Deep-sea creatures like the Anglerfish; string theory, which revealed through mathematics the possibility of multiple dimensions; the unlikely reality television careers of Gary Busey and Bruce Jenner – all these things might qualify for that wonderful Mark Twain quote:
“Truth is stranger than fiction because fiction is obliged to stick to possibilities; truth isn’t.”
Enter Toronto Mayor Rob Ford, easily the biggest train wreck of a politician today – a man who makes the shamed Anthony Weiner, the former New York Congressman repeatedly caught sexting his genitals to young women, seem like a choir boy.
Ford—round, ruddy, shifty-eyed— looks like Santa Claus’s evil twin. After repeated denials, he finally admitted to smoking crack, blaming a black-out from one of his many drunken stupors. He has shown up plastered at a cozy community festival in Toronto, and issued a cavalcade of memorable quotes on television, including his love for oral sex with his wife (while denying sexual harassment charges).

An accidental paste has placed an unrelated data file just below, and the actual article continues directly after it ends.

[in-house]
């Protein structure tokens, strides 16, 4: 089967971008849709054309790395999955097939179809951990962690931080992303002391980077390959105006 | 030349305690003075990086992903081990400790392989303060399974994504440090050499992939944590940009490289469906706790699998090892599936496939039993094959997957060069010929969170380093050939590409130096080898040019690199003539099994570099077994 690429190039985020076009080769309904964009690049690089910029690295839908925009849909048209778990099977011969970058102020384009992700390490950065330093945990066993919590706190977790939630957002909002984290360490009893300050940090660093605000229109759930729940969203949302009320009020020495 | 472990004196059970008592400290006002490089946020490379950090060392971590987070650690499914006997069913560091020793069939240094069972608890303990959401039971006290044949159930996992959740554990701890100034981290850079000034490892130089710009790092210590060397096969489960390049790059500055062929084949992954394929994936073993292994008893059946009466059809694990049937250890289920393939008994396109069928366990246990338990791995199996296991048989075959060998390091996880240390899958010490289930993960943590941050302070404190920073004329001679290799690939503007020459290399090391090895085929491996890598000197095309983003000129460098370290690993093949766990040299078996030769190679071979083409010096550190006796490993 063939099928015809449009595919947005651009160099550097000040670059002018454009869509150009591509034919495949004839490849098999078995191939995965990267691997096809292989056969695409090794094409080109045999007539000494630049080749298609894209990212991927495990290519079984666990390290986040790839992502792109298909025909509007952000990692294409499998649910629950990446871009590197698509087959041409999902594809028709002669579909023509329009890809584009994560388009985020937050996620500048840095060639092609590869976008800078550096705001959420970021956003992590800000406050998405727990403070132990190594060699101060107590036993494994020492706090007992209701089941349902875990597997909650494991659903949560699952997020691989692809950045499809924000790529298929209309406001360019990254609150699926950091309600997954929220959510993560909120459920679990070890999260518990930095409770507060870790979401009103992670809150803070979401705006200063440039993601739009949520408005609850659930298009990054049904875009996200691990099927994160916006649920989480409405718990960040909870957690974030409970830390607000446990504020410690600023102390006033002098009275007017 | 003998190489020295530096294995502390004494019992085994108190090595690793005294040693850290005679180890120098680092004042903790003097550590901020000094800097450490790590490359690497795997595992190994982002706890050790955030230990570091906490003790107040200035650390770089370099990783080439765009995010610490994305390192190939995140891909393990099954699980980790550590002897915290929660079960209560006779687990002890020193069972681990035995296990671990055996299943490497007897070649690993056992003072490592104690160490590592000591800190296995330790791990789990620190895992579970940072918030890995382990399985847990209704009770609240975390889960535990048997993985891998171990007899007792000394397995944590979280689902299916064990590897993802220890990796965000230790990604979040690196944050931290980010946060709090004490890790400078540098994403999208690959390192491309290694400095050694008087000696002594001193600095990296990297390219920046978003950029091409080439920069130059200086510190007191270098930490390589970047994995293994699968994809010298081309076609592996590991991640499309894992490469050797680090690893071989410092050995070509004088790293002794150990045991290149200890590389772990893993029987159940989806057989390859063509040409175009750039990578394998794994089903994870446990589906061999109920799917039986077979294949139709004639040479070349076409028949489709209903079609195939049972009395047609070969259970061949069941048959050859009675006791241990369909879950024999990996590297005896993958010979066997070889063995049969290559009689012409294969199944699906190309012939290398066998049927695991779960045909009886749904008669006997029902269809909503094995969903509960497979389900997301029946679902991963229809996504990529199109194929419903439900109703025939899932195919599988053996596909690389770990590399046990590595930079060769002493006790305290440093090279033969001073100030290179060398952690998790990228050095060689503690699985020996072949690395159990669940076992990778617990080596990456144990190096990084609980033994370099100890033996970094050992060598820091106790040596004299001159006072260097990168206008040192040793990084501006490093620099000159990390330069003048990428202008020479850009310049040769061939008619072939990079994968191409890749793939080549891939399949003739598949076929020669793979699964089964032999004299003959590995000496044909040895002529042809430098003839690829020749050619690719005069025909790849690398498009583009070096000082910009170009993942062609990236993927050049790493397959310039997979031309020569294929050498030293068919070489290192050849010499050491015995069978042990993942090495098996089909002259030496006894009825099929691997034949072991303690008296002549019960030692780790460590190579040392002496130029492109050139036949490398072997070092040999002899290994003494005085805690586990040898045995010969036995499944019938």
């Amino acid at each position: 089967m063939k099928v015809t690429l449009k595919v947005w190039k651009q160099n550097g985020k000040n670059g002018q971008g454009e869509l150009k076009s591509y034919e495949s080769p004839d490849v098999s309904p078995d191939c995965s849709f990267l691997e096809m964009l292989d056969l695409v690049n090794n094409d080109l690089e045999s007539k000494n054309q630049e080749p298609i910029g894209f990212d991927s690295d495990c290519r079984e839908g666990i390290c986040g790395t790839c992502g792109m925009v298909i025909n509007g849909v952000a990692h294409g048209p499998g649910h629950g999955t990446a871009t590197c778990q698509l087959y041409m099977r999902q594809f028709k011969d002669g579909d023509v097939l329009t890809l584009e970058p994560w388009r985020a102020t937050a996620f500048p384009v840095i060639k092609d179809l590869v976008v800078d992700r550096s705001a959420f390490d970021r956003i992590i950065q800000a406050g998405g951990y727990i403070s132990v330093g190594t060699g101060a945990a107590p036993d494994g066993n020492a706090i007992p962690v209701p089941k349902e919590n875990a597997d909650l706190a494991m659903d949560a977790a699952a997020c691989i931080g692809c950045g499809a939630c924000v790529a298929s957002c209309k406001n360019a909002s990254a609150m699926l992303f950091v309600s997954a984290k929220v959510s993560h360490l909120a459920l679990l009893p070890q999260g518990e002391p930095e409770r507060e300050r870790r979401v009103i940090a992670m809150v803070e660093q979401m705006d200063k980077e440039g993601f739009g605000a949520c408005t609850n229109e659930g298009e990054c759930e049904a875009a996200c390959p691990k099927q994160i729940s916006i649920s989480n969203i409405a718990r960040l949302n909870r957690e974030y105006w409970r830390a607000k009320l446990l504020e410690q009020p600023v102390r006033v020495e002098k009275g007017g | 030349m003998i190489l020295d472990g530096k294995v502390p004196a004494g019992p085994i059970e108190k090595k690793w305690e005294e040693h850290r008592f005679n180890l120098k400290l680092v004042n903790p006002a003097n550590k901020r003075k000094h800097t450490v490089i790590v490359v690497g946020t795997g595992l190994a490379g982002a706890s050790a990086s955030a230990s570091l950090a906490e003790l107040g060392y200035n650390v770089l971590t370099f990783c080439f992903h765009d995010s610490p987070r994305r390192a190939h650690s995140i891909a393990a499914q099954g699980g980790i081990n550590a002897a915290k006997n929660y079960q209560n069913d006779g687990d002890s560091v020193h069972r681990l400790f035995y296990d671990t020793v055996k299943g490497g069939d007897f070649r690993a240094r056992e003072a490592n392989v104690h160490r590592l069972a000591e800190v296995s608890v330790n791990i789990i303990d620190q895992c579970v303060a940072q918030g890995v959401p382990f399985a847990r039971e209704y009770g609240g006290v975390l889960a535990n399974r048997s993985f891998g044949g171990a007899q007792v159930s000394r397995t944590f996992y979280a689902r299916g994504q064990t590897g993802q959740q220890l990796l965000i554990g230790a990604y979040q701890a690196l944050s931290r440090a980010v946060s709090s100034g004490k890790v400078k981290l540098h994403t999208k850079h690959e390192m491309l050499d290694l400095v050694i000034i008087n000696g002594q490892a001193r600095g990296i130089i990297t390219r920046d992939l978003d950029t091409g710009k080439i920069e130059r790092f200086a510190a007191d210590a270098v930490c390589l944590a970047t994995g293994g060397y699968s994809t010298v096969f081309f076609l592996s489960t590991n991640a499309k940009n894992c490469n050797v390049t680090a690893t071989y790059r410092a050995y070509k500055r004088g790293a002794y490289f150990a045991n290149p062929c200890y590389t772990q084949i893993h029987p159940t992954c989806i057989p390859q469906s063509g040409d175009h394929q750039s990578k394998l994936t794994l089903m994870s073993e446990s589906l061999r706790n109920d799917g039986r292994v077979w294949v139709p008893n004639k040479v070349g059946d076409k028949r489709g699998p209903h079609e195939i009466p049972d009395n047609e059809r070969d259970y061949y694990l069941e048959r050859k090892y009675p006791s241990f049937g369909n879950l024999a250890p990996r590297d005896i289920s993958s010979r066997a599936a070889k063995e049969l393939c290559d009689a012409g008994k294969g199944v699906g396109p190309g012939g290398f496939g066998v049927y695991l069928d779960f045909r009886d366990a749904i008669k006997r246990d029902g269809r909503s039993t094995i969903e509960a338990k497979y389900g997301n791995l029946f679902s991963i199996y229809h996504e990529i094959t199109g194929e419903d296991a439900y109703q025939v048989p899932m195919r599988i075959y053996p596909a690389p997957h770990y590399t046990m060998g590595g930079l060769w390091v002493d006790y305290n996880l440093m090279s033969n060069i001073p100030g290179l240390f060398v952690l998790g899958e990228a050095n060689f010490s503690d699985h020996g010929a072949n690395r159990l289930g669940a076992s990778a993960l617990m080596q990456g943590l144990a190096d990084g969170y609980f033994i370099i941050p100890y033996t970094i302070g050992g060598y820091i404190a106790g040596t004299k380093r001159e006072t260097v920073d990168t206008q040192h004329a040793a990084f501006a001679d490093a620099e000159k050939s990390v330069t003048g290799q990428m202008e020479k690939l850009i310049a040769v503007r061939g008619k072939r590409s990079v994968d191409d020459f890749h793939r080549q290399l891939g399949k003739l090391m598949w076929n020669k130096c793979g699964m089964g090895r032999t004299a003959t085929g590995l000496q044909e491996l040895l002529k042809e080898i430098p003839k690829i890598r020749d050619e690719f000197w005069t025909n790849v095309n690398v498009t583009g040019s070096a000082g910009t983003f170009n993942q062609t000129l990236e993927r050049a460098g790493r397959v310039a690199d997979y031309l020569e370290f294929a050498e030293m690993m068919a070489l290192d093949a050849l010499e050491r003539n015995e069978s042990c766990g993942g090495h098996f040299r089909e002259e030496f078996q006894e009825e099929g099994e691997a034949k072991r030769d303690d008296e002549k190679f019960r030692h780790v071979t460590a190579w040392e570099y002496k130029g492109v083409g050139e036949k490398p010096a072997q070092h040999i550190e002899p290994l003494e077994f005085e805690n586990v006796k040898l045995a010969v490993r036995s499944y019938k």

A recent article in the New York Times recounts his unlikely rise to power. His fellow city council members in Toronto wanted to get rid of Ford, so they bet him he wouldn’t have the gumption to run for mayor. Their goal, of course, was to encourage Ford to vacate his council seat in an impossible quest for higher office. After upping the ante from $20 to $1,000, Ford foolishly agreed. Except due to an unusual shift of political winds, somehow he got elected.
As fiction writers we’re often told to “keep it real.” No one is going to believe crazy, larger than life characters. Except standing before you, the dribbling smile on his huge, pink bucket head stretching from ear to ear, is Mayor Rob Ford—Exhibit A offered as proof we need to trust our intuition and sometimes “go big” when designing our characters. Because they really do exist.